Fisher appeals the grant of summary judgment to Clarendon National Insurance Company (Clarendon), the liability insurer of his employer, and The Hartford, his personal insurance company, in the insurers' suit for declaratory judgment regarding uninsured motorist coverage. 1
Fisher also appeals the denial of his motion for summary judgment on the coverage issue.
1. In ruling on a motion for summary judgment, the opposing party is given the benefit of all reasonable doubt, and the court should construe all inferences and conclusions arising therefrom most favorably toward the party opposing the motion. Langford v. Royal Indem. Co., 208 Ga. App. 128 (1) (430 SE2d 98) (1993)
So viewing the evidence on the insurers' motions, Fisher was employed by Bo-Mark Transport as a long distance driver. On the afternoon of October 3, 1989, Fisher was operating his fully loaded tractor trailer rig on Highway 278 in Columbia County on his way from South Carolina to Atlanta. He was not using nearby Interstate 20 because his rig was overloaded and he was going to drive around the interstate weigh station.
As he pulled onto four-lane Highway 278, he first noticed a black sports car in front of his rig. Fisher travelled behind the car for some distance until the highway changed from a four-lane to three lanes, one in each direction with a center passing lane. At this point, although there was no other traffic in front of it, the sports car slowed to approximately 20 mph.
When the two vehicles arrived at the next available passing lane in their direction, Fisher pulled his rig into the center lane to attempt to pass. As his rig gained speed, the car also began to gain speed until it was traveling at the same speed as the rig, adjacent to the rig's rear tandem. At this point, Fisher was nearing the end of the passing zone and he began to pull to the right to force his way back into the lane of travel.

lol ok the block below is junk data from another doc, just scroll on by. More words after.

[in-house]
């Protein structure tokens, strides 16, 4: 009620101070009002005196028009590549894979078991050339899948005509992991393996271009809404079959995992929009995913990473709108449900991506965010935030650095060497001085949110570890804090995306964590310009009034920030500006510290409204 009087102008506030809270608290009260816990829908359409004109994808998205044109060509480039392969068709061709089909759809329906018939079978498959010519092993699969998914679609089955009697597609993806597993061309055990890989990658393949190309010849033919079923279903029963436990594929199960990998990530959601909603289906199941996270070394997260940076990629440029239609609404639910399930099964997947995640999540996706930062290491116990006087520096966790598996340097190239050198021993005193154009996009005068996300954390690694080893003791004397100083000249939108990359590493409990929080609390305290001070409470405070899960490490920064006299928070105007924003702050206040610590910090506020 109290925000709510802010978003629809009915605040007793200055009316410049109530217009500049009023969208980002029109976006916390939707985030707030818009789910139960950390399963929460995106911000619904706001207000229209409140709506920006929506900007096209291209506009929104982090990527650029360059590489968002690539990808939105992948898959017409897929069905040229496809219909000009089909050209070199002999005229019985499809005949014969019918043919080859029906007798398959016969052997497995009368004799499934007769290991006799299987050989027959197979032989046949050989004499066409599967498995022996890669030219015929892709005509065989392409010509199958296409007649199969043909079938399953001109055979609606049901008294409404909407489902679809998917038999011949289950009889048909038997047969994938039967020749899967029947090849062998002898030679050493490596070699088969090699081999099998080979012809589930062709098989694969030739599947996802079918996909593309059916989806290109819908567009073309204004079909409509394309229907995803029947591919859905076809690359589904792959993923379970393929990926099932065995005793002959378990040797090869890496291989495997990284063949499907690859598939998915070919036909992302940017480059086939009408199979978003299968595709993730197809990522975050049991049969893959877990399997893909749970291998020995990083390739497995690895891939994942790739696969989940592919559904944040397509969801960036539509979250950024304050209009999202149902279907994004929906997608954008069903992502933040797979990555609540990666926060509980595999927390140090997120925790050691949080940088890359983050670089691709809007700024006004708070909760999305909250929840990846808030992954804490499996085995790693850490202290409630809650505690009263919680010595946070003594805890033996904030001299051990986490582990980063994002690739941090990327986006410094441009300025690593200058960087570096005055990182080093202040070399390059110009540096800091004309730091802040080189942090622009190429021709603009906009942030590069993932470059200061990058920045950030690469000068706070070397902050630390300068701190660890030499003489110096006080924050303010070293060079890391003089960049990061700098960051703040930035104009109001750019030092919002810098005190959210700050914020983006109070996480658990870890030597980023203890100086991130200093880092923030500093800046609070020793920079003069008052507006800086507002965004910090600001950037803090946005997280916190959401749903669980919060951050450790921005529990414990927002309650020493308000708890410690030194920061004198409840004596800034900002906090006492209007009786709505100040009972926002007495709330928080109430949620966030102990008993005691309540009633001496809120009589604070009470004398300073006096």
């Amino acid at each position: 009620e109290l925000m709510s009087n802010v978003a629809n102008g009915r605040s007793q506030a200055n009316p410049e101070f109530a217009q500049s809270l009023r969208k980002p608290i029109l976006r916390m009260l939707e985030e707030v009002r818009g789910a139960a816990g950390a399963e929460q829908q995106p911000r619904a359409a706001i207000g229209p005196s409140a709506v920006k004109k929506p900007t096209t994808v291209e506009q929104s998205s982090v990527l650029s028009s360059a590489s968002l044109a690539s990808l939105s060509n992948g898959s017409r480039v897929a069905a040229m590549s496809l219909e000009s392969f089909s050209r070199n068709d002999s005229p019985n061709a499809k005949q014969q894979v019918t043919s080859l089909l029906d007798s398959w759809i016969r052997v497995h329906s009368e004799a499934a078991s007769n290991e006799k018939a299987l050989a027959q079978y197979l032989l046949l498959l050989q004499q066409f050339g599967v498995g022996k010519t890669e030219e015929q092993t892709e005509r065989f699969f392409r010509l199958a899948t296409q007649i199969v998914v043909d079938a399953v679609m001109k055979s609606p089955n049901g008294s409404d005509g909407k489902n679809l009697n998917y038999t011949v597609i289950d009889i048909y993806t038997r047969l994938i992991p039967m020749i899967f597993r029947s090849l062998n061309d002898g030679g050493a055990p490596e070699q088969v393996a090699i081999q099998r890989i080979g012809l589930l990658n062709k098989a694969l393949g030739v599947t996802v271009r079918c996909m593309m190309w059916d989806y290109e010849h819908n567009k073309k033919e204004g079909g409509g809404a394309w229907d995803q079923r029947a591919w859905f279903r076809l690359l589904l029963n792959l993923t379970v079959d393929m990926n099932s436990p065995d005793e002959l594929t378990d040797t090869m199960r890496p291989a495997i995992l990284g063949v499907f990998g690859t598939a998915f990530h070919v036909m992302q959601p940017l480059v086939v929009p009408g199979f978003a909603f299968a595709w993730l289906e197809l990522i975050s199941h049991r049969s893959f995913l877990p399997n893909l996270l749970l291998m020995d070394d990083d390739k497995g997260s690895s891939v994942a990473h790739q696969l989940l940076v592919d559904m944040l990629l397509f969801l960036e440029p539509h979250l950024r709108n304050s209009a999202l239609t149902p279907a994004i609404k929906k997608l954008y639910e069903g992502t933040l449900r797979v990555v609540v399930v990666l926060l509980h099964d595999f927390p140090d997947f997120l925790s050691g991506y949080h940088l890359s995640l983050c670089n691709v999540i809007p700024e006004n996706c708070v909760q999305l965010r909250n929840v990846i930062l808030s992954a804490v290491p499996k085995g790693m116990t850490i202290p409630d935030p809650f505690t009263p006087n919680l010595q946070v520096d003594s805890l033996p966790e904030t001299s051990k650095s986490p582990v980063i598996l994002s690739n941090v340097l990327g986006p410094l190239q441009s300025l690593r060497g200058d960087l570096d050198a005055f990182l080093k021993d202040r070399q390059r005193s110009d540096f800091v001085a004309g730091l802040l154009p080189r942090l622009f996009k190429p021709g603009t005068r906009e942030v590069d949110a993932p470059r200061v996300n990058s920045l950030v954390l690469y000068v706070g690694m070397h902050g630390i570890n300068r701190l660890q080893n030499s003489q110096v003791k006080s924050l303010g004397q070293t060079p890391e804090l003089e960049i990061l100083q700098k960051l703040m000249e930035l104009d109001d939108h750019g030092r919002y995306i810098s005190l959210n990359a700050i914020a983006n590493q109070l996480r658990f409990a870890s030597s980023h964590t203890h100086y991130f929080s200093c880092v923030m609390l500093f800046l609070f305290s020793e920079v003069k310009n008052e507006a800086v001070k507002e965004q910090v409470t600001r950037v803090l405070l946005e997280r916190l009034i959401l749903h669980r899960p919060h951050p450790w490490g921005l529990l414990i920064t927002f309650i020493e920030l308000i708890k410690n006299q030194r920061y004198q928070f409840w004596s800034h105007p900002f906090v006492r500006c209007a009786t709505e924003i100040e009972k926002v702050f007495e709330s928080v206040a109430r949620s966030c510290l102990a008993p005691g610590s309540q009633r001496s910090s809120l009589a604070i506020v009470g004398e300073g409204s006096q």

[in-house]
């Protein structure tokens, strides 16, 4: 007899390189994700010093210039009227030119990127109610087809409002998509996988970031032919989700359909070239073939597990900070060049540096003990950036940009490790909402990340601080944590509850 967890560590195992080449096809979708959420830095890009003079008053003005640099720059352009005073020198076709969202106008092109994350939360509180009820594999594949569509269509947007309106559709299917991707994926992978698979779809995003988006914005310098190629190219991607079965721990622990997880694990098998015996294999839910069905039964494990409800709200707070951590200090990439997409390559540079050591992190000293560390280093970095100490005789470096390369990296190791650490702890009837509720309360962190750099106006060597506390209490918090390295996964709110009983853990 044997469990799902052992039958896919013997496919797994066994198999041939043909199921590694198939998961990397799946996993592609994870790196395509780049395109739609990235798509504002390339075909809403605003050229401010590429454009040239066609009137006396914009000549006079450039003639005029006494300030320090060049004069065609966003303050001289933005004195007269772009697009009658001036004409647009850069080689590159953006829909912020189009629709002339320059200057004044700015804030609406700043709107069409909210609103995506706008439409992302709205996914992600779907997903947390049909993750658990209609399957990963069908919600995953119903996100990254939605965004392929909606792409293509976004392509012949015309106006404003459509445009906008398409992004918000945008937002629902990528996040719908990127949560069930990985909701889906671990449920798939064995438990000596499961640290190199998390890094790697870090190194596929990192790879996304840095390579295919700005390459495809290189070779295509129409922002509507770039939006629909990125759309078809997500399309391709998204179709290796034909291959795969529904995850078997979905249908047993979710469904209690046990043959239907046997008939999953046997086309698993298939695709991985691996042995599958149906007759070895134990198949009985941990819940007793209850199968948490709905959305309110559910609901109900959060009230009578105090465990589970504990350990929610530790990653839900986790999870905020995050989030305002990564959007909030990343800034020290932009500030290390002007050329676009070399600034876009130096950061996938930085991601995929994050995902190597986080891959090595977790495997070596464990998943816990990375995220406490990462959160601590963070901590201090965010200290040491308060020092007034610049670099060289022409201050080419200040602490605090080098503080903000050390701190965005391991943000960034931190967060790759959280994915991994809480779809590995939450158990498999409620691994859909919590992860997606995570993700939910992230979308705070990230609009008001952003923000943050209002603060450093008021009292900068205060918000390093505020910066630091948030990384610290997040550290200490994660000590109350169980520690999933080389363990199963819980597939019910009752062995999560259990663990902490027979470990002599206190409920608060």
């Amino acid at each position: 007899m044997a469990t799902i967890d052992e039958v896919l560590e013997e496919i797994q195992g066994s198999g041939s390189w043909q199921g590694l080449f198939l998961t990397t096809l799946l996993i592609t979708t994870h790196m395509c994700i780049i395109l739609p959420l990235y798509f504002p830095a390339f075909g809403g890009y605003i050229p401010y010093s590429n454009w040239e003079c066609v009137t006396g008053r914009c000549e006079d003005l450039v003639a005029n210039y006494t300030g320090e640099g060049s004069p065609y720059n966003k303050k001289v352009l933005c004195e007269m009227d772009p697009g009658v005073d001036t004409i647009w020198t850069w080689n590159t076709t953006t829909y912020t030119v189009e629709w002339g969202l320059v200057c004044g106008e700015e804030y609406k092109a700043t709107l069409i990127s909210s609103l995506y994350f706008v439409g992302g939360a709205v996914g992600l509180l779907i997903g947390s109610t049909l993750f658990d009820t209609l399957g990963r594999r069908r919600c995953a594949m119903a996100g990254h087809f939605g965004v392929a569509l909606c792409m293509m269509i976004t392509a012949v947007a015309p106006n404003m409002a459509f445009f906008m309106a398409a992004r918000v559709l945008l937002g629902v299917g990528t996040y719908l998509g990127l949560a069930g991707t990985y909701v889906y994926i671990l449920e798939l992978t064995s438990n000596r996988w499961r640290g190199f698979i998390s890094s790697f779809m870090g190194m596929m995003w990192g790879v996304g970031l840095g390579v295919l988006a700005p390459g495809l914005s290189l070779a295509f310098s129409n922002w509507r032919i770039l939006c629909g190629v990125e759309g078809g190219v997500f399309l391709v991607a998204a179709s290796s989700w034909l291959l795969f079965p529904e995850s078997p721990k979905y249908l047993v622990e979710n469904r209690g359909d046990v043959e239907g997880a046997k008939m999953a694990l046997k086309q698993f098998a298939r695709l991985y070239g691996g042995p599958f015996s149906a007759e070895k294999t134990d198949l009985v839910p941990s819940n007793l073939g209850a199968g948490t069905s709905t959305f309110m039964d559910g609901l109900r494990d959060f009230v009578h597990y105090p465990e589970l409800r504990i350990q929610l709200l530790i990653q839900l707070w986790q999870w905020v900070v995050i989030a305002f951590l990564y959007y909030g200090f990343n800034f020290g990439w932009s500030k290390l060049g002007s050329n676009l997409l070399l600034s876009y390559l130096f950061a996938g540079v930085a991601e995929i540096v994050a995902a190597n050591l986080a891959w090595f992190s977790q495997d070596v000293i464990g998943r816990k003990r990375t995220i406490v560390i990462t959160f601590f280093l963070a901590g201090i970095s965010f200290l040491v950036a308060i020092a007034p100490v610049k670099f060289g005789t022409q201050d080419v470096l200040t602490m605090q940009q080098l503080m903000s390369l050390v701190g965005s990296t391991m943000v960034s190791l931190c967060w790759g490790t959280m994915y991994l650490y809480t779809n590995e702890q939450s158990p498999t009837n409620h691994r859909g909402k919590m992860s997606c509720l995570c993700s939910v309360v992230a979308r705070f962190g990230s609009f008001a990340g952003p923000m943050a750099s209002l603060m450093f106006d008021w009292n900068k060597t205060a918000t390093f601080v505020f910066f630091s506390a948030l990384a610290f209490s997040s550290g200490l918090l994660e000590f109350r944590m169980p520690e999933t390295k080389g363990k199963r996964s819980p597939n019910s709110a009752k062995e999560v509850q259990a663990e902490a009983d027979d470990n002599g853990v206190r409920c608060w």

The car then backed off and followed the rig to the next passing lane, at which point the car began to pass until it came adjacent to Fisher's window, which was closed. There were two occupants in the car, but Fisher was able to see the driver's arm come across the passenger and shots were fired into his cab. One bullet shattered the window, entering his left arm and then his chest, causing serious injury. Another slug was found in the driver's door. The perpetrator was never apprehended. Other than the bullets, no contact occurred between the rig and the car.
Fisher was able to pull the rig to the side of the road and stop it. He flagged down a motorist and asked him to contact police and then went to a house nearby where Ms. Whitaker opened the door to find him bleeding profusely. He told her what had happened and she called authorities and attempted to stem the bleeding until they arrived.
2. "OCGA 33-7-11
(b) (2) provides that 'in order for the insured to recover under the (uninsured motorist) endorsement where the owner or operator of any motor vehicle which causes bodily injury or property damage to the insured is unknown, actual physical contact must have occurred between the motor vehicle owned or operated by the unknown person and the person or property of the insured,' except where 'the description by the claimant of how the occurrence occurred is corroborated by an eyewitness to the occurrence other than the claimant.' " Nat. Surety Corp. v. O'Dell, 195 Ga. App. 374 (393 SE2d 504) (1990)